The Story of The God of Small Things resembles Arundhati Roy’s personal life in many ways. Her mother was very poor. But she studied in Delhi. She got scholarship and went to Italy. She got education after facing so many hardships. “Actually speaking The God of Small Things was vividly etched on the vast canvas of memory, most of which cantered around Arundhati Roy’s childhood in a Kerala village.” (Chakravathy 3)

Ammu the female protagonist of the novel is well known as the mother of the twin children Estha and Rahel but it is important to look at her early life when we examine her character, the flashbacks in the novel gives a good sense of how she was shaped by her past being as adult. Ammu does not get the same kind of treatment as her brother Chacko got. She doesn’t have any options. Life at her parents’ house was tough. It made her to feel that there was nothing left for her in Ayemenem but she waited for marriage proposals.

She somehow gets permissions from her strict father to go to Calcutta for summer. There she meets and marries Baba which turns to be a bad choice. He was a fit man. After their marriage he turned out to be an alcoholic and outrageous liar. Mr. Hollick, Baba’s higher official summoned him to send Ammu to his bungalow to look after him or otherwise baba would be sent out of his job. Ammu refused to her husband’s plan.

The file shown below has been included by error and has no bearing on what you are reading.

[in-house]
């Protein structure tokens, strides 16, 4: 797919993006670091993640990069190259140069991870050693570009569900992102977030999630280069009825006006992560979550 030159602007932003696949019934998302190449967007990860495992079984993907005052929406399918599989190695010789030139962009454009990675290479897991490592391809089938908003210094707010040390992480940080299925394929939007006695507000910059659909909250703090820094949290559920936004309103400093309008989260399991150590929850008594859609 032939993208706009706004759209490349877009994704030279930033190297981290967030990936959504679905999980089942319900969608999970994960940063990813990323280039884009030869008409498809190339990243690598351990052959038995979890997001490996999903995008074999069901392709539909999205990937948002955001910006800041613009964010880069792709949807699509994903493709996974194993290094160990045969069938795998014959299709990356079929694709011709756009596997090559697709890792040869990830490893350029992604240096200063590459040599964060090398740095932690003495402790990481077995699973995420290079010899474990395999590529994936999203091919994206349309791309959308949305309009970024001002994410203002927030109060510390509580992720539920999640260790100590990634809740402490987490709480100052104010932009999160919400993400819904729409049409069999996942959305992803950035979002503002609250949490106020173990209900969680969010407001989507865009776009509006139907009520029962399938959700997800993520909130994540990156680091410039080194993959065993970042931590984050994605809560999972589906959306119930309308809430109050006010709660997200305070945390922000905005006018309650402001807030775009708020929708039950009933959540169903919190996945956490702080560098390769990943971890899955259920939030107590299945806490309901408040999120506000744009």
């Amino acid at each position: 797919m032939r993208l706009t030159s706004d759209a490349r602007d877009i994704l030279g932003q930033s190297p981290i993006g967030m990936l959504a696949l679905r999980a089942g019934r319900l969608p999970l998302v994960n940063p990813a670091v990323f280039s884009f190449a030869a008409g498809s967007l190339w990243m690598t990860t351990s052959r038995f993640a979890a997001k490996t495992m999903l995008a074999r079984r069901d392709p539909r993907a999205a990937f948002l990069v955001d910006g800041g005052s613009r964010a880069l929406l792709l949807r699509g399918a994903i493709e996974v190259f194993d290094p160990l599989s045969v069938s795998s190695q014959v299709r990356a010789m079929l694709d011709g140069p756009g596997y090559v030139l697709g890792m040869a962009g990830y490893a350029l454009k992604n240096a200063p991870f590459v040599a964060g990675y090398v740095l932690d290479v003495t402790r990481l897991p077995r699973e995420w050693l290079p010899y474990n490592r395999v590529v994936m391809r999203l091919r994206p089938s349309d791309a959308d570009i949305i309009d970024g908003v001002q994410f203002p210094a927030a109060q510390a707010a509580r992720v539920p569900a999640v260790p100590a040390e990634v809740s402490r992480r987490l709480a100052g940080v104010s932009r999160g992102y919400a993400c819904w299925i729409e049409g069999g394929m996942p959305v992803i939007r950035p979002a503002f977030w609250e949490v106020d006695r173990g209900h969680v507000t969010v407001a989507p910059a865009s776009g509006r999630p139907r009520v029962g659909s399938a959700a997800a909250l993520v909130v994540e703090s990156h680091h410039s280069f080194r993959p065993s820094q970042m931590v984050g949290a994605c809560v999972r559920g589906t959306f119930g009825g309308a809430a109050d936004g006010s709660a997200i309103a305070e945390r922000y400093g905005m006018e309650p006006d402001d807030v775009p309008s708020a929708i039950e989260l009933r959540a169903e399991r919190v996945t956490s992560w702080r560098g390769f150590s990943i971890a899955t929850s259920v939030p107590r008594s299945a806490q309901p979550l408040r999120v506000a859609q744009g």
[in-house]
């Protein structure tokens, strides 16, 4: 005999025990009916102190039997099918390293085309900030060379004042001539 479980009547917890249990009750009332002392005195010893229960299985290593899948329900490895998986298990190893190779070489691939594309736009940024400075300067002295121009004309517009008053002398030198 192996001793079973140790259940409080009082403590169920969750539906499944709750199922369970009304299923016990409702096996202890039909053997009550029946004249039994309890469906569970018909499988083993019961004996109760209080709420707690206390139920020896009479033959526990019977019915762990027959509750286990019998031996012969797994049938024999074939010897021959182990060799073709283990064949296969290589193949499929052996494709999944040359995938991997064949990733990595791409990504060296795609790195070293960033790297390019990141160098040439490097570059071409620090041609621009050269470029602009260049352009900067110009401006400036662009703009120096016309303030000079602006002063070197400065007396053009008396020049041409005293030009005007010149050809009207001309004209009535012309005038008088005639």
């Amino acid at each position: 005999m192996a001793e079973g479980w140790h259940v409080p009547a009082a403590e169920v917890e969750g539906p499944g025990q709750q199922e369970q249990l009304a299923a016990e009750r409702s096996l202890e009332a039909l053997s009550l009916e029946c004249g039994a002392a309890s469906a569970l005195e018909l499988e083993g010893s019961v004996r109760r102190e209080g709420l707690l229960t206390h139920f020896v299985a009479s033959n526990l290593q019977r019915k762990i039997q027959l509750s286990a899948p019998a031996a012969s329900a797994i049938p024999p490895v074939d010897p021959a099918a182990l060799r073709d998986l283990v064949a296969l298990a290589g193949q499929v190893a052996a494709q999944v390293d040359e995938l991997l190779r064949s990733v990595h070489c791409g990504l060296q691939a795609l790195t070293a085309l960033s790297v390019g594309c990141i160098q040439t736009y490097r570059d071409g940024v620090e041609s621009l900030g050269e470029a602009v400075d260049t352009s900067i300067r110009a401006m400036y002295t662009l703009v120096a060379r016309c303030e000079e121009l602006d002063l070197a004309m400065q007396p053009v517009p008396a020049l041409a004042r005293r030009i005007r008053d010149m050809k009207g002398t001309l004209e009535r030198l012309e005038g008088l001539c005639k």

Soon she leaves her husband and returns unwelcomed to her parents with her two children and no dreams. Ammu emerges as a rebel in the novel who challenges the andocentric notions of her society and becomes a symbol of all that the men folk do not want her to be. “She avoids a surname and considers even reverting to her maiden name. Choosing between her husband’s name and her father’s name doesn’t give women much of a choice” (36).

Ammu does not want to comply with the role assigned to her by the patriarchal society. She is not ready to accept her state of motherhood or divorced.

Ammu’s attempt to reclaim her body to assert autonomy over her own body vividly projects the female agenda of the novelist. Ammu quarreled with her ill fate which Baby kochamma graciously accepted. She had strong resistance to social norms. “She wanted her body back. It was hers. She even shrugged her children off the way a bitch shrugs off her pups when she’s had enough of them” (222).

Since Ammu’s married life was a rotten fruit, she disposed it and progressed in search of a new life which acquainted her to Velutha a man who worked as a carpenter in her mother’s pickle factory. Velutha the man from the low social class created ripples in her. She lost herself in the warmth which she longed for. She felt that he was not only the giver of gifts but she had gifts to give him too. The gift was her own body. She knows that their love can never be public. Velutha epitomizes the negation of all that she detests in Chacko and perhaps Pappachi. The family somehow came to know their love affair and soon she was house arrested. And this love story ends up in Velutha’s death, which was killed by social tyranny.